Simon Hughes: Does the right hon. Gentleman accept that some councils have supported their tenants in remaining council tenants not at arm’s length or in any other such way, but as ordinary, straightforward, traditional council tenants? In my borough, all four parties on the council support that view. Some councils still resist Government attempts at bribing and blandishment to force them to have an arrangement that the tenants and all their elected representatives do not want.

Mr. Meacher: I fully accept that, and it is the background to the point I am about to make. Given the huge and swelling extent of unmet housing need, it is crucial that the funding of public rented housing—in particular the levels of management and maintenance allowance and the major repair allowance—is wholly adequate. It clearly is not at present. A new Government report out this month, “Self-financing of council housing services: summary of findings of a modelling exercise”, astonishingly states that current allowances undercut

Coming from an official Government report, that is a staggering statement: the funding provided for council housing is little more than half of what is needed—that is official.

The report was published by the Department for Communities and Local Government, and it also states that

housing revenue account—

That is also a remarkable statement. This shortfall in allowances is what is driving councils to privatise their homes in defiance of the wishes of their tenants—and against the wishes of most of the councillors as well. It also means that many local authorities cannot meet the Government’s decent housing standard, and that many who can at present will be unable to sustain the standard in the longer term.

Other amendments in the group, notably new clause 1, protest at the bullying and blackmailing of tenants into stock transfer by some councils—and by quite a lot of landlords—but that will continue to happen unless the basic management allowances are substantially raised along the lines set out in new clause 8. That is my basic case.

Perversely, the net funding trail is going in the opposite direction. Council rents are rising faster in order to close the gap on private rents in the locality. Ideologically, that turns the whole purpose of council housing on its head. Council rents are even rising higher than expenditure, so that tenants are paying what amounts to a tax to the Treasury, which works out at some £180 million this year—a parliamentary answer of 18 December last year even suggested that the figure could rise to £900 million a year by 2022. That is on top of the £1.5 billion taken each year from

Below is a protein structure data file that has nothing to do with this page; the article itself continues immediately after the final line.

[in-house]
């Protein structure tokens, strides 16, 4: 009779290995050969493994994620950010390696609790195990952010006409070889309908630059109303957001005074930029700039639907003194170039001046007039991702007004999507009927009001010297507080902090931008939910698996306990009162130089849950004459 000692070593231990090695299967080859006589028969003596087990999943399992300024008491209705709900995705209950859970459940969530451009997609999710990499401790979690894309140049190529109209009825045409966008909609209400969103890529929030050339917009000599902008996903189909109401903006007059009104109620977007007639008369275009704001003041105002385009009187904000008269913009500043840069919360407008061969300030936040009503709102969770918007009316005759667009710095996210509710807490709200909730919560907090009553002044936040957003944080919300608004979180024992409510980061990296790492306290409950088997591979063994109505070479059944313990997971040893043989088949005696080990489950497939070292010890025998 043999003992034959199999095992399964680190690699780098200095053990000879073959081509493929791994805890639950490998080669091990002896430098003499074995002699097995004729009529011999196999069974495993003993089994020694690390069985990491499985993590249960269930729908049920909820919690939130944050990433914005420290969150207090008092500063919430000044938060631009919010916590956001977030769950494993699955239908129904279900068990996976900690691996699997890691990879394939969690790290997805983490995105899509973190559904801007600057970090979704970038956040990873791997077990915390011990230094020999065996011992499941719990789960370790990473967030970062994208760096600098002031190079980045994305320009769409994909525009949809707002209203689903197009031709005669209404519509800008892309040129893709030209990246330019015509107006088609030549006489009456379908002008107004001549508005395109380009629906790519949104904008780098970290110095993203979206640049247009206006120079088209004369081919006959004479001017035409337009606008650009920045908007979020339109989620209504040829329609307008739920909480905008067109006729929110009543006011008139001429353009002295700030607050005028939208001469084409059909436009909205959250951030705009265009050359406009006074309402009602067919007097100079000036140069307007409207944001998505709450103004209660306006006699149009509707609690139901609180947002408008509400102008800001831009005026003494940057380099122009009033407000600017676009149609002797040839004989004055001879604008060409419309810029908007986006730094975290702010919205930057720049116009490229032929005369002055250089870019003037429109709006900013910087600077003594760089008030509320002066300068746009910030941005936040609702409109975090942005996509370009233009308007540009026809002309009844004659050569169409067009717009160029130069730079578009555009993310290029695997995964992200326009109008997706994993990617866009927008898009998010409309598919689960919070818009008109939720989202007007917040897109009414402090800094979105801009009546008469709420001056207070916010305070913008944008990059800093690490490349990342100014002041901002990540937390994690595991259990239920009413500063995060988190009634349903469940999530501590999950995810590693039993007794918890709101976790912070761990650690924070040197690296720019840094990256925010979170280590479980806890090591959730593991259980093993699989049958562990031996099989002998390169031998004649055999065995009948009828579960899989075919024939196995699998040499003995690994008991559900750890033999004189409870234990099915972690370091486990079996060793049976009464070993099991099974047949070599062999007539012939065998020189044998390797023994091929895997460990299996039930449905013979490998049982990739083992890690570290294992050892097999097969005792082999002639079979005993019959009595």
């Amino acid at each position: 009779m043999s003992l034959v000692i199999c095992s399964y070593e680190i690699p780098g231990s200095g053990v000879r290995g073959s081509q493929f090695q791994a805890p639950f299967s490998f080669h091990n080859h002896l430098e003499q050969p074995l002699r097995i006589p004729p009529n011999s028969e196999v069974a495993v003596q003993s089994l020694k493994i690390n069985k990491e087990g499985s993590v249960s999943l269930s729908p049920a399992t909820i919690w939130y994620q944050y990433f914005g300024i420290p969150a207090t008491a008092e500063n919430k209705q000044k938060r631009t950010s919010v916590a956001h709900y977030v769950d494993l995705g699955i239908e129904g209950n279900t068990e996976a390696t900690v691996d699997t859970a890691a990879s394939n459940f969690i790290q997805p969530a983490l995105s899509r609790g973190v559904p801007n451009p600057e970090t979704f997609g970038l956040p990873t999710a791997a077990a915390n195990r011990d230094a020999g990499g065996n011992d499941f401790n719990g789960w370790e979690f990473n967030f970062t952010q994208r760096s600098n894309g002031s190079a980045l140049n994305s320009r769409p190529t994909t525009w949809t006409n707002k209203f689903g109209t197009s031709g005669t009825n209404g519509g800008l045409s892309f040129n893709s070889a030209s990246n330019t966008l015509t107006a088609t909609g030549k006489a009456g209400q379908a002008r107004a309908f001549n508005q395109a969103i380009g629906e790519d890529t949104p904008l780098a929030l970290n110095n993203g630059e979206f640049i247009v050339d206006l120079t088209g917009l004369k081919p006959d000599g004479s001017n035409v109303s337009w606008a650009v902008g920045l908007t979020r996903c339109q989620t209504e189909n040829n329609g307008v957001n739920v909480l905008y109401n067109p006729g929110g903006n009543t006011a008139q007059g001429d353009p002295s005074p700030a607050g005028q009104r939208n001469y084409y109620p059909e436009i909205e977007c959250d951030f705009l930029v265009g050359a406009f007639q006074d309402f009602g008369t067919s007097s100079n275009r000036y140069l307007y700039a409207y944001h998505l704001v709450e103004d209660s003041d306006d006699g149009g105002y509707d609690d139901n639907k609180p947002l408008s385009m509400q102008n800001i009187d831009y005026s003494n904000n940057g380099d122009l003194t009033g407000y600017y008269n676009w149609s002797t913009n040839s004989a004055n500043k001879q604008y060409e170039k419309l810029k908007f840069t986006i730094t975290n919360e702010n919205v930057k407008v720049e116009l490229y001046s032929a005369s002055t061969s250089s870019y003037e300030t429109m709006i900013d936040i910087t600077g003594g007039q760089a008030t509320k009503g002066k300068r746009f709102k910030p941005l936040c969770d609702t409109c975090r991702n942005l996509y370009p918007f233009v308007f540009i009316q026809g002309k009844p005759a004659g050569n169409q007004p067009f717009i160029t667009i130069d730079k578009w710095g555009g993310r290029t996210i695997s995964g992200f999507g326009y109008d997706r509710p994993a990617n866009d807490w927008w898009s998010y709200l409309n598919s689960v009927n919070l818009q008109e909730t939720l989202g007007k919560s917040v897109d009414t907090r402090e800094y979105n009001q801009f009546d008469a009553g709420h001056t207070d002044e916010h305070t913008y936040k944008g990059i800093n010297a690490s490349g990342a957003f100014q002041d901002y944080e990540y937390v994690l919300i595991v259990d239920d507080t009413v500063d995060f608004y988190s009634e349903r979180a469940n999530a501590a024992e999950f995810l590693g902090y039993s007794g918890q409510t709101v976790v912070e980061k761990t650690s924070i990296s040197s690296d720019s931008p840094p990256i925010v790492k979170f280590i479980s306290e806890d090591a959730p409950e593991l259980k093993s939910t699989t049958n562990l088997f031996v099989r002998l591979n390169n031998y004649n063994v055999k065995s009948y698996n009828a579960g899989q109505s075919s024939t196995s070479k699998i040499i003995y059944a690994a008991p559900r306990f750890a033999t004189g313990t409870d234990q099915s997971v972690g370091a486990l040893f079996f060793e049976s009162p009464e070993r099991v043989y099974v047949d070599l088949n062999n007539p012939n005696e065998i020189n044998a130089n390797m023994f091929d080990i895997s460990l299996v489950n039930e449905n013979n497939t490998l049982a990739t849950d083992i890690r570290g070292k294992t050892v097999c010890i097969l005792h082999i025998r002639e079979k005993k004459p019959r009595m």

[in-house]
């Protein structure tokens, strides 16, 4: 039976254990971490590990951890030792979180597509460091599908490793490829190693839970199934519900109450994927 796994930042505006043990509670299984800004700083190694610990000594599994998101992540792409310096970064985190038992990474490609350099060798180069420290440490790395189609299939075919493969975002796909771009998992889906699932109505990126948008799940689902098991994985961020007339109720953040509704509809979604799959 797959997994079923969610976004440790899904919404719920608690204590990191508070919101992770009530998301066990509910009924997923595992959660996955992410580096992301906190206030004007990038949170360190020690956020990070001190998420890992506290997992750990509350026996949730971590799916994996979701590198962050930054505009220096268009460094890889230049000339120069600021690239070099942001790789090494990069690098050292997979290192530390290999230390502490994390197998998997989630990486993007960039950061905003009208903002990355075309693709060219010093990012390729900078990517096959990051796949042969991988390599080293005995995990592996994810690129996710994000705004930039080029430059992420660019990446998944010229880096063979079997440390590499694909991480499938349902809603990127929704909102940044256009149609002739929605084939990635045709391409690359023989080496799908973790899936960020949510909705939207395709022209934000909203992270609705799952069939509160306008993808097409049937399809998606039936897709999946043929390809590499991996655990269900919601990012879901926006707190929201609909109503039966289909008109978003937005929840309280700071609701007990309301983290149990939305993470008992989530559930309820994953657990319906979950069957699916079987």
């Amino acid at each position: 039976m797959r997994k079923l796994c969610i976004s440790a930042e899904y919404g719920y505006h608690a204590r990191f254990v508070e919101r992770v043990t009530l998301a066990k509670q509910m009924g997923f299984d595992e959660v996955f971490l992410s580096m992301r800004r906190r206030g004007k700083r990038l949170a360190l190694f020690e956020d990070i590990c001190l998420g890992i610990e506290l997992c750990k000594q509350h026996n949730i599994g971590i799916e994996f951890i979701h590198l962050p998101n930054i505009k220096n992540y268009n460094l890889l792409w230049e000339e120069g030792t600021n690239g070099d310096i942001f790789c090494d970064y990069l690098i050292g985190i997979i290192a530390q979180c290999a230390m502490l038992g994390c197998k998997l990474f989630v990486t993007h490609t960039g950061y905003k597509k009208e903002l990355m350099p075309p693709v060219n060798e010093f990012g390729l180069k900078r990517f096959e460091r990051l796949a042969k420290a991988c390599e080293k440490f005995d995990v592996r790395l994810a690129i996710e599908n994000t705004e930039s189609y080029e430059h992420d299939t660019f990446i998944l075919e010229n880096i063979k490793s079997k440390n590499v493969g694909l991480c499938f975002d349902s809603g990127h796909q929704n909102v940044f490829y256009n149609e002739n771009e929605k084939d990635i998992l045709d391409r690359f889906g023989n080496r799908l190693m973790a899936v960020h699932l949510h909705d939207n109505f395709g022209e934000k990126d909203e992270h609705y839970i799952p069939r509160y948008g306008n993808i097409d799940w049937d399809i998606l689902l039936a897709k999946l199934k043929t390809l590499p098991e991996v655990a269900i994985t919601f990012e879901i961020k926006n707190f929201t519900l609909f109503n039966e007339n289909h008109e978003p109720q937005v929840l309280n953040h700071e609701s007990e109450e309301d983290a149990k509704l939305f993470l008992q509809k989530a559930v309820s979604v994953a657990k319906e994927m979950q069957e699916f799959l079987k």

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council housing revenue accounts, ostensibly to pay back historical debt. That, again, is odd because tenants do not own the stock and it is difficult to see why they should be burdened with having to service the debt.

New clause 8 is about justice for tenants. It would require the Secretary of State to calculate the housing revenue account subsidy needed to ensure that local authorities can properly “manage, maintain and repair” their homes and

so as to be able to meet

That moderate, reasonable and measured request is long overdue and it is now incumbent on the Government to commit to that position. If they do not, I intend to support new clause 8 in tonight’s Divisions.

Simon Hughes: I, too, shall be brief, although these are large matters that affect huge numbers of people. I believe that I am still the Member of Parliament who represents the largest number of council tenants—about 40,000—who live in some two thirds of all the homes in my constituency. A further 10,000 people in my constituency have bought under the right to buy and are leaseholders of the council, so they, too, have a council interest. I wish to discuss the amendments and new clauses relating to those two groups.

I wholeheartedly endorse new clause 1 and new clause 8, which has just been discussed by the right hon. Member for Oldham, West and Royton (Mr. Meacher). The regime affecting councils and their council housing stock continues to be nonsensically unfair and unreasonable. It is not justifiable not to have a level playing field whereby the money put in can be put back into the housing stock for which it is raised. Where the tested democratic wishes of the tenants, plus their elected representatives, want council housing to continue, the Government cannot have it both ways—they cannot say that they believe in the devolution of decision making and then force other outcomes and fiddle the financing to make things much more difficult, as the right hon. Gentleman made clear.

Southwark council has resisted all attempts to force stock transfer and will go on resisting them even if it has to raise its own capital to do so. If the Government ever insisted on forcing us or trying to force us, we would go to court to challenge them. I am advised by colleagues that that would be the approach. The Liberal Democrats are the majority party in the joint administration, but that is the view of all four parties with elected representatives on the council—the Liberal Democrats, the Labour party, the Conservative party and the Green party.

Secondly, I am surprised that the Under-Secretary of State for Communities and Local Government, the hon. Member for Hartlepool (Mr. Wright), who understands council housing matters from events in his own constituency and the history of the north-east, has not managed to persuade the Government that their policy in this area has been flawed and that we need a regime, such as that proposed in new clause 1, tabled by the hon. Member for Great Grimsby (Mr. Mitchell),
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which would ensure that the decision-making processes are fair, transparent and not rigged against the interests of tenants. I shall leave others to make that case. Many colleagues are, in general terms, part of a movement called “Defend Council Housing”, and they believe that council housing was, is and will continue to be a good thing.